| Tanzania | May 04, 2017
The EAC just signed two bills that bring a monetary union closer to reality.
A teller counts Kenya shilling notes on a money counting machine inside the cashier’s booth at a forex exchange bureau in Kenya’s capital Nairobi
In another important step toward the ultimate goal of achieving a monetary union within the East African Community (EAC), the Council of Ministers this week ratified two bills that will further integrate the disparate economies.
With a focus on establishing a common currency by 2024, the governments of Burundi, Kenya, Tanzania, South Sudan, Uganda, and Rwanda have approved a bill that will allow for the establishment of the East African Monetary Institute (EAMI). This transitional legal body would be able to initiate the required changes for creating a new common currency.
In theory it would eventually be replaced by a new East African Central Bank.
An additional document approved by the community’s Council of Ministers this week will see the establishment of the East African Statistics Bureau, a body that will be tasked with standardizing information and therefore facilitating the convergence of the six economies into a single market.
The bills come somewhat later than expected; the timeline set out in the 10-year monetary union establishment plan previously drafted by the member states in 2013 foresaw the establishment of the EAMI by 2015.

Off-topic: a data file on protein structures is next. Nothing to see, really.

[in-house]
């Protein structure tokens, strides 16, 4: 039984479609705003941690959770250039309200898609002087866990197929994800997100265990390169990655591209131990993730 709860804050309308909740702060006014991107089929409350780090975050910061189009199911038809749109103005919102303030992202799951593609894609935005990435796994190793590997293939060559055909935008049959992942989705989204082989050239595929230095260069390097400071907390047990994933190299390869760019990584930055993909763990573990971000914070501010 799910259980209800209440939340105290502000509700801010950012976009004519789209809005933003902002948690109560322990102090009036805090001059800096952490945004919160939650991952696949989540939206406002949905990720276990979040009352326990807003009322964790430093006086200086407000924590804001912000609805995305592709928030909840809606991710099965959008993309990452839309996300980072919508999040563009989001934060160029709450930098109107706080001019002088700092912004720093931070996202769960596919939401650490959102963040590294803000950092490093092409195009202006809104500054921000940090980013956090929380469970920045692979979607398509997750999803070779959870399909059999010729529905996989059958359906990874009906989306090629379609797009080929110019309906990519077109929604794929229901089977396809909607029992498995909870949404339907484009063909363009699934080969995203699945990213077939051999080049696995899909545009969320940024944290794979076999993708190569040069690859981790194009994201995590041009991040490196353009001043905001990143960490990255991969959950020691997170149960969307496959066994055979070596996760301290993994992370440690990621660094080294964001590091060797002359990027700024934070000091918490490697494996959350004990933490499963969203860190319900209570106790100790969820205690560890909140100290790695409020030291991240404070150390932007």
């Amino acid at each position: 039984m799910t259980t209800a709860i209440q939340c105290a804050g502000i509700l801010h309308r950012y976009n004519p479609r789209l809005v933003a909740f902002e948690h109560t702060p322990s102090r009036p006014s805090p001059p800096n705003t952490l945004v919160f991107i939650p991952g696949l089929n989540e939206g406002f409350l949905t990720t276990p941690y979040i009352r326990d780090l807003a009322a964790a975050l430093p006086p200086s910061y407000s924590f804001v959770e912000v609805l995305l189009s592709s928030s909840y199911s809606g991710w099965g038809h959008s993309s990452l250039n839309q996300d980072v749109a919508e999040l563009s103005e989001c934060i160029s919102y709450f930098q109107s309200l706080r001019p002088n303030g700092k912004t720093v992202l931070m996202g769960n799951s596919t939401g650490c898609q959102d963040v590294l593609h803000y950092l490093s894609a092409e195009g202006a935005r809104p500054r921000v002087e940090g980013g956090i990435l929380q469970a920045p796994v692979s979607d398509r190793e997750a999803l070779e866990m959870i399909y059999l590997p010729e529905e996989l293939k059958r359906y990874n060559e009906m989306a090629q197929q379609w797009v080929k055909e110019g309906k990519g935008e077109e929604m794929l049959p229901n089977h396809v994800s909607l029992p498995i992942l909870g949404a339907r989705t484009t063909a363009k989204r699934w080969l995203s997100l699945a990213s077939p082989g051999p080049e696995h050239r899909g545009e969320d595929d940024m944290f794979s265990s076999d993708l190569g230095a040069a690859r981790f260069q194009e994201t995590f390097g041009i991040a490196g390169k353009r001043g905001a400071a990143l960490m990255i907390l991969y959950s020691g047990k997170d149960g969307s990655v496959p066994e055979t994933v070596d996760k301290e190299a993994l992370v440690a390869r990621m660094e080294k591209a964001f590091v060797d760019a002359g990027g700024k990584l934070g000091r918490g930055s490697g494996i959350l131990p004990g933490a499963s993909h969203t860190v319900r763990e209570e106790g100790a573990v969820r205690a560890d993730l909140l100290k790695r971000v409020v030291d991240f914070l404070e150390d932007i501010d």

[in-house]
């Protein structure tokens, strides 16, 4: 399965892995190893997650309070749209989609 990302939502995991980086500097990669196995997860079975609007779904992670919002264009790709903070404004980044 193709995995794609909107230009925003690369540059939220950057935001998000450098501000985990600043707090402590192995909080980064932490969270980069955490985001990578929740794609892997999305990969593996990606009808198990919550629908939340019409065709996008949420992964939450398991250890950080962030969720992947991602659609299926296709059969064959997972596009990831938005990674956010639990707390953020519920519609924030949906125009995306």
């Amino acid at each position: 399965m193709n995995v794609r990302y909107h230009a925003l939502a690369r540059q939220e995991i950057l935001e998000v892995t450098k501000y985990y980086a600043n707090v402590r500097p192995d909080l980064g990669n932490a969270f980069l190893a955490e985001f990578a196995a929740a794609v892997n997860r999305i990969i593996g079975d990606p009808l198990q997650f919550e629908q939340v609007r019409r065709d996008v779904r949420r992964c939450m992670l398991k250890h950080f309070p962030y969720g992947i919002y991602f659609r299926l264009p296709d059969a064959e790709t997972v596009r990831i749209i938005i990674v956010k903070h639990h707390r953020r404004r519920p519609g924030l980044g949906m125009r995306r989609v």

This ratification came two months after the government lawyers from the East African Community partner states, who together form the EAC Sectoral Council on Legal and Judicial Affairs, gave the go-ahead to the draft legislation that has just now been approved by the respective governments.
The late-February meeting was the first held by the Sectoral Council in three years, and was a necessary step for the advancement of the legislation.
The integration of EAC member states is considered of paramount importance to economic development in the region. Since 2000, when the Republic of Kenya, the United Republic of Tanzania, and the Republic of Uganda agreed on the formation of the EAC, which was later joined by Burundi, South Sudan, and Rwanda, the partners have established a customs union that has helped streamline border clearances, simplify work permit issuance, and ensure the recognition of professional agreements by member countries.
There has also been a broader harmonization of monetary and fiscal strategies among member states. Since 2010, the EAC has established a common market which has allowed for the free movement of people, work, and capital. According to the IMF, progressive integration in the area has increased regional trade by 40% over the past five years.
With a total population of over 150 million people and a combined GDP of around USD146 billion estimated for 2016, the EAC’s road toward full integration is still some years away. Efforts to pool financial systems and establish common accounting and reporting practices have stalled many times in the past, at times at considerable cost to the countries involved.
In particular, delays in harmonizing fiscal and taxation systems within the common market have encouraged tax competition to attract foreign investment. This alone has cost millions in tax holidays and fiscal benefits for companies establishing themselves in the EAC. As the implementation of its plans for integration stalls, the consequences of these competitive practices will become more apparent.
As part of its 2050 vision, the member states project that GDP per capita will rise to USD3,000 by 2030 and USD10,000 by 2050, from USD790 in 2014. The percentage of the population living under the poverty line is also expected to drop from the current level of 40% to 0.9% by 2050.
These are ambitious goals that will require decisive governmental action to achieve; crucially, politicians will need to foster a sense of community among member nations to rise above internal political disputes.